This dissertation project focuses on dynamics of mobilization and repression in the Occupy movement. This movement emerged in late 2011 in the United States and sought to protest the growing economic inequality and the growing influence of corporations in politics. This project focuses on Occupy chapters which emerged in 74 out of the 100 largest cities in the United States. The first empirical chapter of this project focuses on dynamics which affect differences in protest size, measured in terms of protest turnouts relative to population. This chapter first demonstrates the importance of large student populations and greater numbers of universities in making large turnouts more likely, then focuses on accounting for the aspects of student populations and colleges which play a role in affecting protest size. The findings show that larger protests are more likely in cities with smaller, more liberal colleges, but also with low academic rankings, with institutional support from Chicano Studies and with proportions of economically disadvantaged students. The second part of the dissertation focuses on duration. In particular, this chapter seeks to explain the causes behind relative levels of duration of Occupy protest encampments. The findings show that protest size has an inverse relationship with protest duration: therefore, smaller movements are more likely to last. The findings also show that Occupy chapters can last longer by retaining key logistic resources as well as avoiding elected leader criticism in the media. The third and final empirical chapter of this dissertation focuses on the role of the media in making violent repression more likely. This chapter first analyzes the role of different types of threat (including protest turnouts and protester violence and property damage) in making overall, positive and negative media coverage more or less likely. The findings show that all types of threat have a positive effect on positive and negative coverage but only turnout has a significant (and positive) effect on media praise. The second part of the analysis shows that only media criticism makes repression more likely, whereas overall media coverage and media praise have no effect.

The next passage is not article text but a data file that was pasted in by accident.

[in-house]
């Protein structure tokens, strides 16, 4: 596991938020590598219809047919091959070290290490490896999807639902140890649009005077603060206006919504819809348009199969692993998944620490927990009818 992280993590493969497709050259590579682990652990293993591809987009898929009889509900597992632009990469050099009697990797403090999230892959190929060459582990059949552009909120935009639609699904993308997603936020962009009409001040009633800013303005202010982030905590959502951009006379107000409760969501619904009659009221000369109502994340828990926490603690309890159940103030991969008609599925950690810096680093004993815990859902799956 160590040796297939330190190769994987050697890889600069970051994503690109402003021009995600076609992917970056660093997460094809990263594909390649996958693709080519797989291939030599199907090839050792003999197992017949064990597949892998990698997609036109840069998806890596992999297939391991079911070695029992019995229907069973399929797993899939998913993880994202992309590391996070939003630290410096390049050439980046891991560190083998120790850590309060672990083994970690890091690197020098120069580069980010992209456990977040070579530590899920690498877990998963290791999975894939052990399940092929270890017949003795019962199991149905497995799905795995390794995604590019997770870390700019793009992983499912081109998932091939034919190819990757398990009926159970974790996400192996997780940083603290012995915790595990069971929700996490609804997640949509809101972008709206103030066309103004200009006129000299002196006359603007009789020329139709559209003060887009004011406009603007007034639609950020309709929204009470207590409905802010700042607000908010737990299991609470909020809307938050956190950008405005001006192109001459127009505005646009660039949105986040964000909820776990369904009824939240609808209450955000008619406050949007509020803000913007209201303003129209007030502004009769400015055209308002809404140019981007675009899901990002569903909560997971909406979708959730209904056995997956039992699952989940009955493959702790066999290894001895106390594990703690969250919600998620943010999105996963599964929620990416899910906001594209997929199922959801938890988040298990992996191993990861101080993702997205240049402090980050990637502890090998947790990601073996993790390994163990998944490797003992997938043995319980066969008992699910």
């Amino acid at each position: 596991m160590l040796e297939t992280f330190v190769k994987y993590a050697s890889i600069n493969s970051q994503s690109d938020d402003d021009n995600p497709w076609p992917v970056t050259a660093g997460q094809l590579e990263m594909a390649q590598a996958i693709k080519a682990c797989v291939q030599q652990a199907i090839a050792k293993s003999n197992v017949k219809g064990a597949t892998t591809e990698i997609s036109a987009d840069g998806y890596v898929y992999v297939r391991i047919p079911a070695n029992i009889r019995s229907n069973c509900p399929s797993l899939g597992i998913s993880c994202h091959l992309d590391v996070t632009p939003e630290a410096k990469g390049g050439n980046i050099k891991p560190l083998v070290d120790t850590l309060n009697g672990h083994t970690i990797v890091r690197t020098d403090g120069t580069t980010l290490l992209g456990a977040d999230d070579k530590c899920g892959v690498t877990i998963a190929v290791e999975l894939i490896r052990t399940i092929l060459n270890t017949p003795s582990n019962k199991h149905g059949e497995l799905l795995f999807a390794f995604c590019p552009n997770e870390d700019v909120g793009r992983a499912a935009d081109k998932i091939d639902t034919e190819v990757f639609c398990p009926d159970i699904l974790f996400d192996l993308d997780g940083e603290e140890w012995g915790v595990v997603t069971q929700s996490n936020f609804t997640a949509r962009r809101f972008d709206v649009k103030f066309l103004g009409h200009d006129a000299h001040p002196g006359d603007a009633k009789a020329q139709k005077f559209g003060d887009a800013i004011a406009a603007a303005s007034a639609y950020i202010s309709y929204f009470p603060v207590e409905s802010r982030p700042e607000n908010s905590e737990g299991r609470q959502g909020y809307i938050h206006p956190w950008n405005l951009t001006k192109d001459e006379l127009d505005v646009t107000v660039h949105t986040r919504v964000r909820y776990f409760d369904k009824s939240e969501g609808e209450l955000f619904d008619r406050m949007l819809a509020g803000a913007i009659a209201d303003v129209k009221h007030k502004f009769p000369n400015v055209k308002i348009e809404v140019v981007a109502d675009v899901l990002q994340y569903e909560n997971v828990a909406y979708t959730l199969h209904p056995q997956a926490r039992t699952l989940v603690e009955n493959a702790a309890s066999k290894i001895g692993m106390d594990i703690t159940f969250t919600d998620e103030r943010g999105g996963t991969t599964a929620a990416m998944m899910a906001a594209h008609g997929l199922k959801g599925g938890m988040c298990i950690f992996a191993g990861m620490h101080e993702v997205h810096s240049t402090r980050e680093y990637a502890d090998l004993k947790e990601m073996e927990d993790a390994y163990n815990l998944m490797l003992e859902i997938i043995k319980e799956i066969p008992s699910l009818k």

Level of Degree
First Committee Member (Chair)
Second Committee Member
Third Committee Member
Fourth Committee Member
social movements, protests, occupy, repression, students, duration
Turner, Eric. "Mobilization and Repression in the Occupy Movement." (2017). https://digitalrepository.unm.edu/soc_etds/70